WASHINGTON (AP) — Unemployment rates fell last month in more than three-quarters of nation's states, adding to evidence that companies are feeling more confident in the U.S. economy.
The Labor Department said Friday that unemployment rates dropped in 39 states in April. It's the largest number of states to see decrease since November 2003. Rates rose in three states and the District of Columbia. They were unchanged in eight states.
Employers added workers in 42 states, the best showing since March 2007 — nine months before the recession started. Only eight states and the District of Columbia lost jobs last month.
Nationally, businesses have added more than 250,000 jobs per month, on average, in the past three months. It's the fastest hiring spree in five years. The unemployment rate has dropped nearly a full percentage point since November. Still, it remains very high at 9 percent.
New York added 45,700 jobs in April, the most of any state. It was followed by Texas, which added 32,900 jobs, and Pennsylvania, which gained 23,700 jobs.
Michigan lost 10,200 jobs, the largest decline of any state. Minnesota lost 5,200 jobs and South Carolina shed 3,800 jobs.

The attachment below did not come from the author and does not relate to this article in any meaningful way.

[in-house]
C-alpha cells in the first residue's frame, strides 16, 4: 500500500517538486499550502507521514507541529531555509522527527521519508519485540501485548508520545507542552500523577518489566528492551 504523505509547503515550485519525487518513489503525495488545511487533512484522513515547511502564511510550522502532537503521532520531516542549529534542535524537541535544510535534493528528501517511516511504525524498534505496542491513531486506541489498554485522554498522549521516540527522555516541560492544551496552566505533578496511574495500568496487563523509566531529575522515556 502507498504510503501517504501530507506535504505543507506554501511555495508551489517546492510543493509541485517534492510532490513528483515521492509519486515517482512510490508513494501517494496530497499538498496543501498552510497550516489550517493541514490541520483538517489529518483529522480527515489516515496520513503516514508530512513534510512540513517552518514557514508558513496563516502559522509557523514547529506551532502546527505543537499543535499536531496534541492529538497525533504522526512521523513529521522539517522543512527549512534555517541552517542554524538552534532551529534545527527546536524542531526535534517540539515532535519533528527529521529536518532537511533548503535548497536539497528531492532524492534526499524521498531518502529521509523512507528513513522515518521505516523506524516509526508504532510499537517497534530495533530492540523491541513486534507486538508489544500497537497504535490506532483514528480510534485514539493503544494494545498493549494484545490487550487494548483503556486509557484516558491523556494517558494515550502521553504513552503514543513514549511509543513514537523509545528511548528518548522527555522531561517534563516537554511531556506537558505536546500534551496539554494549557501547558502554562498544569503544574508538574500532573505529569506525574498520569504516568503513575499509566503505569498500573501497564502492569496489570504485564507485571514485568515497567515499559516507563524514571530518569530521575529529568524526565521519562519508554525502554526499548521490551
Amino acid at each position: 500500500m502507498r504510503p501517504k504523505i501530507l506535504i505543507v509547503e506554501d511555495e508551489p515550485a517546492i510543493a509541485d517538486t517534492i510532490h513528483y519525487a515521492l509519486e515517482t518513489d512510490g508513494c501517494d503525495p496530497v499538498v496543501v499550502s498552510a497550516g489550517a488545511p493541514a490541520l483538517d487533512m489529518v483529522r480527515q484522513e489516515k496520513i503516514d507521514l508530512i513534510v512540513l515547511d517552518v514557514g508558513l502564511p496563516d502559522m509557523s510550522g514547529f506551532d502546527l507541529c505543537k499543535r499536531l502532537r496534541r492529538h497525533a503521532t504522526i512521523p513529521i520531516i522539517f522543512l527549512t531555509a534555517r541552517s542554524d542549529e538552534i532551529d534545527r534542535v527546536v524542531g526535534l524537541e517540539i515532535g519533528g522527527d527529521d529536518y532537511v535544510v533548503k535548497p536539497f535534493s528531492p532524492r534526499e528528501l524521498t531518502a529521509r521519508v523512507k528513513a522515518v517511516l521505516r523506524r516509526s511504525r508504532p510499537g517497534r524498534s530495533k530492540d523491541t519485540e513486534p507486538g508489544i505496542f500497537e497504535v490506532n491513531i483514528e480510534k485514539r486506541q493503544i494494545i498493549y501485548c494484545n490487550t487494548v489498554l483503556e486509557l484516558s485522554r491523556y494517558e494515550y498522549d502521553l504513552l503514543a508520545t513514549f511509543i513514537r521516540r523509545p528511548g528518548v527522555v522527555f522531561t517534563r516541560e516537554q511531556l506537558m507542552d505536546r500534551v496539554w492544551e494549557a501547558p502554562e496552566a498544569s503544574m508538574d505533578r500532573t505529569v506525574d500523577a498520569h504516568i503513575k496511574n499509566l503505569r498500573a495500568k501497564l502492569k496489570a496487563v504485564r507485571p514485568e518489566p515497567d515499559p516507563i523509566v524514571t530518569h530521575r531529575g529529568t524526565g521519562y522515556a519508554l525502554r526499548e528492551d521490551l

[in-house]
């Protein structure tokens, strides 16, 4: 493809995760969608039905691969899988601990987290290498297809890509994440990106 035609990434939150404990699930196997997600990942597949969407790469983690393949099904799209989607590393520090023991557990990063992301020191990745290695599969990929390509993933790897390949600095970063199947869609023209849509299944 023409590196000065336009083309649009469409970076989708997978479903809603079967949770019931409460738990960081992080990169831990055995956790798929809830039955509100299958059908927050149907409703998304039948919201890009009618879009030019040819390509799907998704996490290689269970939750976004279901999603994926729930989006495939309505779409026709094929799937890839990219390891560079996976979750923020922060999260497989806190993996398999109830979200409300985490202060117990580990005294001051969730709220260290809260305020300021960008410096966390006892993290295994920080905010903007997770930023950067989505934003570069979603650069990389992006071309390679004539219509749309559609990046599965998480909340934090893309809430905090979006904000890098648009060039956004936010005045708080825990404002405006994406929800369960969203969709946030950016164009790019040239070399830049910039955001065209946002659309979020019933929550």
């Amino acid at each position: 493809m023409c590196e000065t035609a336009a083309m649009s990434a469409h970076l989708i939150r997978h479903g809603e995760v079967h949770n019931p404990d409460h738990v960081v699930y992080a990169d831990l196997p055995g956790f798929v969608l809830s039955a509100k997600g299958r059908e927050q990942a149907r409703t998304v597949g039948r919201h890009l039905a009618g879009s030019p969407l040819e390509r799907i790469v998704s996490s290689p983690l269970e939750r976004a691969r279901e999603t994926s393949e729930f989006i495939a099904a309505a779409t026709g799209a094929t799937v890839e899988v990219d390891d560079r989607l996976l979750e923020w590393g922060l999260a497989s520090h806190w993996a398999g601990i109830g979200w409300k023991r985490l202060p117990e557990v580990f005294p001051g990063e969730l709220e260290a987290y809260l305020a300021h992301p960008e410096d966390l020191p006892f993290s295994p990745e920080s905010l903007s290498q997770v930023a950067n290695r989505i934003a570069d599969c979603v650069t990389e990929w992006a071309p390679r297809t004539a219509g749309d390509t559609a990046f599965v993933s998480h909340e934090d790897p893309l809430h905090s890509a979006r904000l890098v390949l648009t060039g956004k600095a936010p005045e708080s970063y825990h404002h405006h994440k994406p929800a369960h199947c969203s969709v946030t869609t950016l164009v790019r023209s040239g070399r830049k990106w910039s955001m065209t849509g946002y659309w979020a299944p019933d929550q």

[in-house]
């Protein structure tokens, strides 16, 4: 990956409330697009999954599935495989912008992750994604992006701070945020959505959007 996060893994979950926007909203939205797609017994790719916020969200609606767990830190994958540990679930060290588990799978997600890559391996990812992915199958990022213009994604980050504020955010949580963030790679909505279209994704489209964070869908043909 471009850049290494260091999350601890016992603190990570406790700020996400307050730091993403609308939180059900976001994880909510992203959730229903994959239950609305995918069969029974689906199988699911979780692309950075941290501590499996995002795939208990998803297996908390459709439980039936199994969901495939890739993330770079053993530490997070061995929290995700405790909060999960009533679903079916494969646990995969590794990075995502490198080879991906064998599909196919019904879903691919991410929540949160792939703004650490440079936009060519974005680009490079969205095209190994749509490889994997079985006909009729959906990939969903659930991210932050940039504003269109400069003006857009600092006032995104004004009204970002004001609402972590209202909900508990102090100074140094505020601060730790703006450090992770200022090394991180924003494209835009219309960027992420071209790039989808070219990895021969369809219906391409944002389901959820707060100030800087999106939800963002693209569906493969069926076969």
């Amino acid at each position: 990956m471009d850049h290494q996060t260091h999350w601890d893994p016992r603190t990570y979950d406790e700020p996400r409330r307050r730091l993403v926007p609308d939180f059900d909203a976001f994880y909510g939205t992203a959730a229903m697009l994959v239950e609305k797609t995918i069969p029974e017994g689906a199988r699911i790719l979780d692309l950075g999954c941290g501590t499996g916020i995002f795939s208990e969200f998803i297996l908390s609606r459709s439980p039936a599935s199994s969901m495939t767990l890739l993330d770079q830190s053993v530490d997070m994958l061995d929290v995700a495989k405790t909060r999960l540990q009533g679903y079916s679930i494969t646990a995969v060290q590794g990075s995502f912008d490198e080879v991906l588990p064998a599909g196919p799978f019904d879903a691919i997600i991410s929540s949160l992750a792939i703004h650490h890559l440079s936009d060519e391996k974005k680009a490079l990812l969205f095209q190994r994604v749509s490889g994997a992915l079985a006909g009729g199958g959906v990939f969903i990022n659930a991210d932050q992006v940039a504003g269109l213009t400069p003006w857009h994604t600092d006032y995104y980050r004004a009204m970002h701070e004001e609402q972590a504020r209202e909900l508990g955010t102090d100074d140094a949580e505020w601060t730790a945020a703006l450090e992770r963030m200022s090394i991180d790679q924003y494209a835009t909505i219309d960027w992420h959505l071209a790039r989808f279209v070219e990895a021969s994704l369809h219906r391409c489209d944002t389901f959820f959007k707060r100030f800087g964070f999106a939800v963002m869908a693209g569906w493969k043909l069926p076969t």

Nevada reported the biggest monthly drop in unemployment among all states. Despite the decline, unemployment in Nevada was 12.5 percent, the highest in the nation. New Mexico and Oklahoma reported the next biggest monthly decreases.
North Dakota had the lowest unemployment rate of any state at 3.3 percent. It has benefited from oil production, which is among the state's top industries.
Other states with low unemployment rates were Nebraska, New Hampshire and South Dakota.
By region, the Northeast had the lowest unemployment rate at 8 percent. The Midwest's unemployment rate was 8.1 percent, followed by the South, 8.8 percent, and then the West, 10.4 percent.
The West region includes California and Nevada, two of the states hit hardest by the foreclosure crisis.
© Copyright 2017 The Associated Press. All rights reserved. This material may not be published, broadcast, rewritten or redistributed.